The Color of Water by James McBride is a book I picked up while visiting friends in Dallas, Texas, last year. It’s a memoir in which McBride details the life of his mother, who comes from a Jewish background. If you have never heard of James McBride, he is a writer and musician and has written several books. I chose this book for a few reasons: one was because I have been trying to read more books by authors of color, and two because I was interested in reading about McBride’s interracial family. This piqued my interest since interracial marriage was not as common in the 1940s, when McBride’s mother Ruth married his father. If you are a lover of nonfiction and memoirs, this is an endearing novel that gives a unique perspective. I can’t say I’ve ever read about a Jewish woman marrying a black man and raising a large family.
Here is the book’s description. I have the 10th anniversary edition, so this description may be different from other copies.
“As a boy in Brooklyn’s Red Hook projects, James McBride knew his mother was different. But when he asked about it, she’d simply say, ‘I’m light-skinned.’ Later he wondered if he was different, too, and asked his mother if he was black or white. ‘You’re a human being,’ she snapped. ‘Educate yourself or you’ll be a nobody!’ And when James asked what color God was, she said, ‘God is the color of water.’ As an adult, McBride finally persuaded his mother to tell her story – the story of a rabbi’s daughter, born in Poland and raised in the South, who fled to Harlem, married a black man, founded a Baptist church, and put twelve children through college. The Color of Water is James McBride’s tribute to his remarkable, eccentric, determined mother – and an eloquent exploration of what family really means.”
Another interesting note about this book is that the chapters switch between James’s perspective growing up and figuring out his place as a biracial youth and Ruth’s perspective from the beginning of her life and throughout her time raising her 12 children, largely as a single mother. Ruth was born with a traditional Jewish name, but as she shed her Jewish religion and converted to Christianity, she eventually changed her name to Ruth. Raised by a strict and sexually abusive father who was a rabbi and a meek mother who was crippled, Ruth fled her home in Virginia as soon as she was able and eventually landed in Harlem, where she met her first husband (James’s father), who was a reverend.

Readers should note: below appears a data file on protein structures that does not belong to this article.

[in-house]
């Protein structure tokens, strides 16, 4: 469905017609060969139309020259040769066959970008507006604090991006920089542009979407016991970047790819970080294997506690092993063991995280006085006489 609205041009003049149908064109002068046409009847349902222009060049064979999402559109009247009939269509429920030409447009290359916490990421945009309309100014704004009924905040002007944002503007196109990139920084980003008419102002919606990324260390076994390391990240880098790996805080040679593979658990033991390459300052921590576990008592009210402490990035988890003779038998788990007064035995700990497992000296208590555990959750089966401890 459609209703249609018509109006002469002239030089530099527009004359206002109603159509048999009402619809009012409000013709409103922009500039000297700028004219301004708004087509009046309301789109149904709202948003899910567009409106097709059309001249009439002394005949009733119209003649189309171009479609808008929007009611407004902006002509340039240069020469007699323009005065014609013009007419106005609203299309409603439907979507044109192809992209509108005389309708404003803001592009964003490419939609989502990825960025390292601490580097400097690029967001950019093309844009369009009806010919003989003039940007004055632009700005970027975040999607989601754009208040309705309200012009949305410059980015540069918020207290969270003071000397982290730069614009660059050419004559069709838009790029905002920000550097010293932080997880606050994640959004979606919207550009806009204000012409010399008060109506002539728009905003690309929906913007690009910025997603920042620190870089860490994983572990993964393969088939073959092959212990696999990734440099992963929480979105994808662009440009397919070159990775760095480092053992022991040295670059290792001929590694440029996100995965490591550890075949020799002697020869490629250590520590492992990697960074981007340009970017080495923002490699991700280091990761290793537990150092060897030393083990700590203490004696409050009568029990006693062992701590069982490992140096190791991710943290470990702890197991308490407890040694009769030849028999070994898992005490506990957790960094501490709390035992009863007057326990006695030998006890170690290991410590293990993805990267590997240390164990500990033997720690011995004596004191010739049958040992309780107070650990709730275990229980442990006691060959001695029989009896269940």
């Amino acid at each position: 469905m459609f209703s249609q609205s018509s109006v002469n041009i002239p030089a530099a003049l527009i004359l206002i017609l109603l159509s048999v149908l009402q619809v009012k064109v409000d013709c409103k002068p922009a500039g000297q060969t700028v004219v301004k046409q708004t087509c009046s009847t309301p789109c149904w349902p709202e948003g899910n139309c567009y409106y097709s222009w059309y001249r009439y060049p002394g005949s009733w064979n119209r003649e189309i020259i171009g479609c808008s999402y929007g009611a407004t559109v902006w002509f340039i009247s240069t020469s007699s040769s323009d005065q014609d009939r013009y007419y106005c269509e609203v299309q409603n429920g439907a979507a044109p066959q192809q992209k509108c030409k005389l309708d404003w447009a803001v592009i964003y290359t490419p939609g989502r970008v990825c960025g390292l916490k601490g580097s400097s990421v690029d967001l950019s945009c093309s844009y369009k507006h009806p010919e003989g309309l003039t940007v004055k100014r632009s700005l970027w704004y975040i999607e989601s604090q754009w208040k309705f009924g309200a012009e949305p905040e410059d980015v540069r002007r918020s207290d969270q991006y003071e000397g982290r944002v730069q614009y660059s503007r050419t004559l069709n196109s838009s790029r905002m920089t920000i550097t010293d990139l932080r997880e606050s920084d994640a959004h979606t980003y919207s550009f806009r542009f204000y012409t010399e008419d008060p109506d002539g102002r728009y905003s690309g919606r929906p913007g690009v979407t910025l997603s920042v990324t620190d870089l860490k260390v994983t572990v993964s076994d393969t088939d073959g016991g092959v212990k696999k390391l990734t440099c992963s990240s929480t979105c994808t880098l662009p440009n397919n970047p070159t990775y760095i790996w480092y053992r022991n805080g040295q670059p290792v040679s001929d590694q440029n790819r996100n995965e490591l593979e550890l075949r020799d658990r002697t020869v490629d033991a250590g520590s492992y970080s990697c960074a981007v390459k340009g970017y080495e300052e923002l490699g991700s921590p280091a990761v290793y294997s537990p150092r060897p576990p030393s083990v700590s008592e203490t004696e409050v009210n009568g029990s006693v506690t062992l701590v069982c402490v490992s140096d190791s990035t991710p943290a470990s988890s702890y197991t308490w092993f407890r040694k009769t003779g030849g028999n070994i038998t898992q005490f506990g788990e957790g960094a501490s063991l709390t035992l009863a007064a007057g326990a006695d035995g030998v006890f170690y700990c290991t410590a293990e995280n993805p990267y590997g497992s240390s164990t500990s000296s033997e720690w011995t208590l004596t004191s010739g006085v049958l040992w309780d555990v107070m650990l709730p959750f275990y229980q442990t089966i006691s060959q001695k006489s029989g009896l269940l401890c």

I’m not a mother, but reading this book made me smile at how adamant Ruth was with her children. She made sure they had an education and weren’t getting into trouble. Ruth married twice. Her first husband died at a fairly young age, leaving her with 8 children and after a while, she married again, and had 4 more children. I’m amazed at how she was able to raise so many children and still make a living. Even though they were poor, Ruth managed to keep a roof over their heads. Not only that but Ruth was determined to see her children grow up to be successful, and many of them became doctors. At the end of the book, James names his siblings and what they have made of themselves as adults. They all hold bachelor’s degrees and many of them have master’s degrees, too. Ruth also was adamant that her children not limit themselves based on the color of their skin.
I guess, this post isn’t so much a review as it is an overview of the book. Rating it seems inappropriate to me simply because it is a memoir and a true story, and it feels like I’m rating someone’s life. The writing is compelling. James writes like he’s talking to the reader, which I enjoyed. Although the book is centered on his mother, I did like reading about James and his quest to find himself and what he was good at. He knew he wasn’t like his other siblings who were more interested in medicine and math. With so many siblings, there was bound to be a writer in the family! James is definitely talented. I can only imagine how hard it was to write this book, given the hardship his mother endured.
If you are interested in reading nonfiction and from authors of color, I highly suggest you pick up this one. It’s definitely worth reading. According to Barnes and Noble, other books similar to this one are The Other Wes Moore by Wes Moore, A Long Way Gone: Memoirs of a Boy Soldier by Ishmael Beah, An Invisible Thread by Laura Schroff, and The Glass Castle by Jeannette Walls.
Have you read this book? If so, what did you think of it? I’d love to hear your thoughts! As always, thanks for reading!